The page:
3 Tips for Hiding Cables from Your Wall Mounted TV 3 Tips for Hiding Cables from Your Wall Mounted TV

Flat screen televisions are one of the greatest things to happen to home entertainment electronics in a while. They not only provide great picture quality and entertainment, but also can free up a ton of space in your home for entertaining when wall-mounted.

In fact, the only thing that can spoil your next big game or viewing party is all the unsightly wires and cables hanging off of your otherwise elegant TV.

Here are some suggestions on how to discreetly harangue that mess of cables or hide them all together. Regardless of which method or combination of methods you try, they are effective. It's just a matter of how much effort you want to put into concealing electronics cables and how your room is actually arranged. You'll have a neat and spacious setup that appears wireless in no time.

1. Run Cable Through the Walls

This is the old-school way that television owners used to hide the cord for their cable boxes even before TVs thinned out. It's pretty complicated to begin with, and it requires cutting two holes in the drywall: one behind the TV and one below it. Wires from component pieces—such as a cable box, satellite dish, or DVD player—will feed into the bottom hole and come out the top hole hidden behind the TV.

Doing this requires drilling the holes, snaking the wires through one hole and blindly out the other, and capping them with cover plates. As for the power cord, it will either have to be visible or, if it is long enough, you can feed it through the holes as well and plug it into an outlet below the TV near the floor.

While this method is still completely viable, there's a reason this method was used for older televisions: there were fewer cords. With game systems, sound systems, computers, and the array of other television-compatible devices we use today, threading that many cables in and out of your walls just isn't practical.

Plus, with specialized connector cables like bulky HDMI cables and the like, "cables" aren't as one-size-fits all as the classic cylindrical white wire that you could poke through a tiny hole.

2. Install an Outlet Behind the TV

wall mount

A nice way to take care of the problem of power cords specifically is to have a wall outlet directly behind the TV. If you're lucky, maybe your TV is already in a perfect spot for this. Simply mount the TV so that it covers the outlet. Plug it in and contain the dangling cord with a twist tie.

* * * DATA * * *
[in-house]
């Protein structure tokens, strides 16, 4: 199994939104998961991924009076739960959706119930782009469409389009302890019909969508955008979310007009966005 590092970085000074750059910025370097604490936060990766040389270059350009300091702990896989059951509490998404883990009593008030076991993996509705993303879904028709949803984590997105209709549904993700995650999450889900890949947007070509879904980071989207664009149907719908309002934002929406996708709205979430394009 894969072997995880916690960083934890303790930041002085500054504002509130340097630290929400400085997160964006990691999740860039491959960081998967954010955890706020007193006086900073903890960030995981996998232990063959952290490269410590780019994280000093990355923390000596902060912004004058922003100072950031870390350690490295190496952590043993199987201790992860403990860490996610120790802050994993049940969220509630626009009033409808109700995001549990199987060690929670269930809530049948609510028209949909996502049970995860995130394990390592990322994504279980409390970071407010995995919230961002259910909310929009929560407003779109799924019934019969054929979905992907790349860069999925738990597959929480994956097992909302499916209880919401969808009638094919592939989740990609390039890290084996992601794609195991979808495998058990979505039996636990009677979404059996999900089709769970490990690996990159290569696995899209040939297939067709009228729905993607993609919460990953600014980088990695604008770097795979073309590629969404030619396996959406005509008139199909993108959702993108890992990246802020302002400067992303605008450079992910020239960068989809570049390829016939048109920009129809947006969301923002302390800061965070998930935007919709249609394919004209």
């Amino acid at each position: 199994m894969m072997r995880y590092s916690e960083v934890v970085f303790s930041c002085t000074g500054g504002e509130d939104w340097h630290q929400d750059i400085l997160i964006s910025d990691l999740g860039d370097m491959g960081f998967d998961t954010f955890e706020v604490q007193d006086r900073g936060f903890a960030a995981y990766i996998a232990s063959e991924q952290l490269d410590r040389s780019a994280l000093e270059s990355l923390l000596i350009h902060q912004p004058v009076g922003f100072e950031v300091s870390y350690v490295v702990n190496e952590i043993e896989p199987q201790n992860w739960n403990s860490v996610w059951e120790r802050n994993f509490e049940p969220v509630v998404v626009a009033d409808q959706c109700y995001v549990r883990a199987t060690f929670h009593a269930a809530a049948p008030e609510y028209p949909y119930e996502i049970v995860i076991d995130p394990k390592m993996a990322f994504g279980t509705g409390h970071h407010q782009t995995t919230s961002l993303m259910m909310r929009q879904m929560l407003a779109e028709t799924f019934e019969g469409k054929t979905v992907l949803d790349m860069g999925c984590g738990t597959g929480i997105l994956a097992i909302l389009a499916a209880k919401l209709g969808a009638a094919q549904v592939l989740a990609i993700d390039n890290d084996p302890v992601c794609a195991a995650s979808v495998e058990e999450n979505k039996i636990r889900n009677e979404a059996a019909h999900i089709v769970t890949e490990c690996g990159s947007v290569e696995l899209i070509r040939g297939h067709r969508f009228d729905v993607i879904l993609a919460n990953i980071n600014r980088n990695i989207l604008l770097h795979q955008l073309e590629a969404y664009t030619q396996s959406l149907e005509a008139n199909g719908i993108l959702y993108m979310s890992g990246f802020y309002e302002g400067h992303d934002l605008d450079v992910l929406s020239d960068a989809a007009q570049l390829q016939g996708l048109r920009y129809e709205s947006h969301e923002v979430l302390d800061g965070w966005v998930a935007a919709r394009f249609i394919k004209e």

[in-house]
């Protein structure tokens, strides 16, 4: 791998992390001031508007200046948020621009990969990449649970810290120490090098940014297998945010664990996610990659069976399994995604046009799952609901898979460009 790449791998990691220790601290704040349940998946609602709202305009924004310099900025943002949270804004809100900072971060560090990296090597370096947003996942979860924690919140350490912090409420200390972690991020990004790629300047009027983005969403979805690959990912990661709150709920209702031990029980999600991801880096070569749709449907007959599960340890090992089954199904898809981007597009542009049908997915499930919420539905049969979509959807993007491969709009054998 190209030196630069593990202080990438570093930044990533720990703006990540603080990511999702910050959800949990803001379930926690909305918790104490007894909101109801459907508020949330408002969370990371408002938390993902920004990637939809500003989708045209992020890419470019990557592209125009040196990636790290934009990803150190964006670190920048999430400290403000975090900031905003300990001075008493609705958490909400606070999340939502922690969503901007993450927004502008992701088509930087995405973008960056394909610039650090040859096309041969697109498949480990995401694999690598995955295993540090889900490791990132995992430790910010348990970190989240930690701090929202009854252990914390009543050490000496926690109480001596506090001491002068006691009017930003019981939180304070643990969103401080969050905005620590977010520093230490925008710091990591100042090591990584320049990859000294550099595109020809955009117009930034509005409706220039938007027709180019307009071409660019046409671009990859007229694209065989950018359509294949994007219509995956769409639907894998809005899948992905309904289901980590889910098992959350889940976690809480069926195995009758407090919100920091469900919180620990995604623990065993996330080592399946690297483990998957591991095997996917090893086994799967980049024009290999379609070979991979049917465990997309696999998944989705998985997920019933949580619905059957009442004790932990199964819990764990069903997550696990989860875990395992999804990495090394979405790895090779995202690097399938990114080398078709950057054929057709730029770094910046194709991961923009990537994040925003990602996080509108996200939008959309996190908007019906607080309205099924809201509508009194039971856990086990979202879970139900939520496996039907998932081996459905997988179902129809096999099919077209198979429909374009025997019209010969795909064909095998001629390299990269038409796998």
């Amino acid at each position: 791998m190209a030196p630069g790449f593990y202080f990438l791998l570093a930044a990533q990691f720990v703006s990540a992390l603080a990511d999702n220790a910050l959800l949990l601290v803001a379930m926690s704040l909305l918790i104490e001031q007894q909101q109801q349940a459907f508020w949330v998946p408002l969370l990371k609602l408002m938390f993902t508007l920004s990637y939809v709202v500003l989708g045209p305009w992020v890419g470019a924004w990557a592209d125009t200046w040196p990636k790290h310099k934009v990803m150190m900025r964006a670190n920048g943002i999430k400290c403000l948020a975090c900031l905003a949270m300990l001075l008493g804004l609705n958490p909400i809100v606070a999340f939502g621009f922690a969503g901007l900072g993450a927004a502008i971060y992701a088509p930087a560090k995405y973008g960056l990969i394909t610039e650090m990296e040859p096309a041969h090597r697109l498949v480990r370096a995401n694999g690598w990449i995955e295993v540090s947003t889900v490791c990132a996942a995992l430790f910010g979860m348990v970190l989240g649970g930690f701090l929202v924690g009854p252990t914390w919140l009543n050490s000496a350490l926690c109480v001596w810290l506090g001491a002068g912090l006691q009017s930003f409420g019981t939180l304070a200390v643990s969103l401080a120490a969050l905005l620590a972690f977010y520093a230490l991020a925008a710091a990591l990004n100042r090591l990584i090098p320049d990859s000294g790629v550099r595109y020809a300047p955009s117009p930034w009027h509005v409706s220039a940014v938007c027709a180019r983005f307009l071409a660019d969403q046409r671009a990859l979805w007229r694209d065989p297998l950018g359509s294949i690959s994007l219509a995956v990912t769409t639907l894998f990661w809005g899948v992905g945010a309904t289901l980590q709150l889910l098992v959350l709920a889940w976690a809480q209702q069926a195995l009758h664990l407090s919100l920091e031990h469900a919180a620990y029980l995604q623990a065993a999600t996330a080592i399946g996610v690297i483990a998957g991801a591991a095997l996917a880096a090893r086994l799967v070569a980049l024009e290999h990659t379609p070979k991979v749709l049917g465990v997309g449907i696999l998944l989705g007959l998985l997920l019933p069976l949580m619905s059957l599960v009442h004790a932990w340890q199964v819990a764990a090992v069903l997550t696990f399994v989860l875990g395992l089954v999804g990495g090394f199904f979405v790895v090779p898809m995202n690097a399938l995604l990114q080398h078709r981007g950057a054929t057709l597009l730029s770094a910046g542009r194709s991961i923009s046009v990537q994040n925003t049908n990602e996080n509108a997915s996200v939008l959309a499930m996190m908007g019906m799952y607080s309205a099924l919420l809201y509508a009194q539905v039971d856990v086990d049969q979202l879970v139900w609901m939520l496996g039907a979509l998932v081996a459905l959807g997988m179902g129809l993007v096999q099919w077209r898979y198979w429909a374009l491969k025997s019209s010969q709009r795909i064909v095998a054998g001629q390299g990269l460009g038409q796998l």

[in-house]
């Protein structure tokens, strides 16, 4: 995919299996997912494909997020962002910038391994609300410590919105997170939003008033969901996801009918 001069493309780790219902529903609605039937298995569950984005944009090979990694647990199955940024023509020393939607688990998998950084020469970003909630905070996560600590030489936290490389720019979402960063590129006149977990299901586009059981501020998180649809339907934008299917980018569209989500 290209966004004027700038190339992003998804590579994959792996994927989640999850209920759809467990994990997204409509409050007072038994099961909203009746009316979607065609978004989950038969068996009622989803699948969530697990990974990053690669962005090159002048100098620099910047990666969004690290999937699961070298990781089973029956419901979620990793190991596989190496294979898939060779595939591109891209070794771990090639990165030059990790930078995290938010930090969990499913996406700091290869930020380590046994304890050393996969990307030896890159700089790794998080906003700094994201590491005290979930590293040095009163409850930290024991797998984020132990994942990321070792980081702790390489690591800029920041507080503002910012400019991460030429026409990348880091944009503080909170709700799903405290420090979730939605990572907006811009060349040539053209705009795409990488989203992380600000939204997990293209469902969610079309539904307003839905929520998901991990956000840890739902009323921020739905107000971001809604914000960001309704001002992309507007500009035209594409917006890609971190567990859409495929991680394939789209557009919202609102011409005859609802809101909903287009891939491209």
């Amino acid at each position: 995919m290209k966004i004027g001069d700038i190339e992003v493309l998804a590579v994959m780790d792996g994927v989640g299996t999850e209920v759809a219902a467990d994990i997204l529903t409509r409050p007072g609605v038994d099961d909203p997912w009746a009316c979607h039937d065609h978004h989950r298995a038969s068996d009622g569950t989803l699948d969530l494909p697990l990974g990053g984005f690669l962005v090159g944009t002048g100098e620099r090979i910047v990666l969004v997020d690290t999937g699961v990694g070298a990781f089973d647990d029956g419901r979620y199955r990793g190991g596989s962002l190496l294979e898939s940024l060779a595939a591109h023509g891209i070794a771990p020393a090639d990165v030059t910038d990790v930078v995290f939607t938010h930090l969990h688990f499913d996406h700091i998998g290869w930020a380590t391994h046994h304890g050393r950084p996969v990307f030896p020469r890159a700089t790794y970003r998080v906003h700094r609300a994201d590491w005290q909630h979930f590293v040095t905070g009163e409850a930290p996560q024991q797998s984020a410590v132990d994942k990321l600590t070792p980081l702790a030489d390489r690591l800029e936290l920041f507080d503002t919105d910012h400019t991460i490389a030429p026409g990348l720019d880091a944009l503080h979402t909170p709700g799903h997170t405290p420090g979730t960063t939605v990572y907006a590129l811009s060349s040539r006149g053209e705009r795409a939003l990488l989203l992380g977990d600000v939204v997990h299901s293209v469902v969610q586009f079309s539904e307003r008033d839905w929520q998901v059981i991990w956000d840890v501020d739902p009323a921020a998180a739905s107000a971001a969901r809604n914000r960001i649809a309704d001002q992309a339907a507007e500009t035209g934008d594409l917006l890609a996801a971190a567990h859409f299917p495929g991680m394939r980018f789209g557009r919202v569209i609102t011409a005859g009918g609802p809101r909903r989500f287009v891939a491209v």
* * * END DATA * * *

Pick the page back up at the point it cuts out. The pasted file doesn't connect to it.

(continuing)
If there's no feasible wall outlet you can mount the TV in front of, you could potentially install one. With a little electrical wiring skill, you can do this yourself, but it will involve cutting into the drywall. It's a project that requires some time and a little mess, but it’s possible assuming an electrical outlet is the only thing ruining your perfect entertainment room aesthetic.

The biggest drawback to this strategy is that a wall outlet doesn't do anything for auxiliary wires like audio and video cables that draw power from their respective devices and snake in different directions than the simple power cords.

3. Use a Cable Wall Cover

A cable wall cover is a flat, nondescript piece of plastic that acts as a bottleneck you can funnel all of your cables through. In areas that your cables would otherwise be visible, the cover conceals them and has an open space underneath so that you can still use and manipulate your cords.

This is one of the easiest ways to hide cables from a wall mounted TV because it will work for both power cords and other wires. The only downside, which isn't much considering the heap of cables it saves you from, is that it's not invisible. However, cable wall covers are usually small enough that you can paint them to match the color of your surrounding wall to de-emphasize its presence.

If there is an outlet below the TV in reach of the power cord, that and all other cables will fit within the cable wall cover and be hidden from the outlet to the TV. The wall cover adheres to the wall with two-sided tape or some type of glue.

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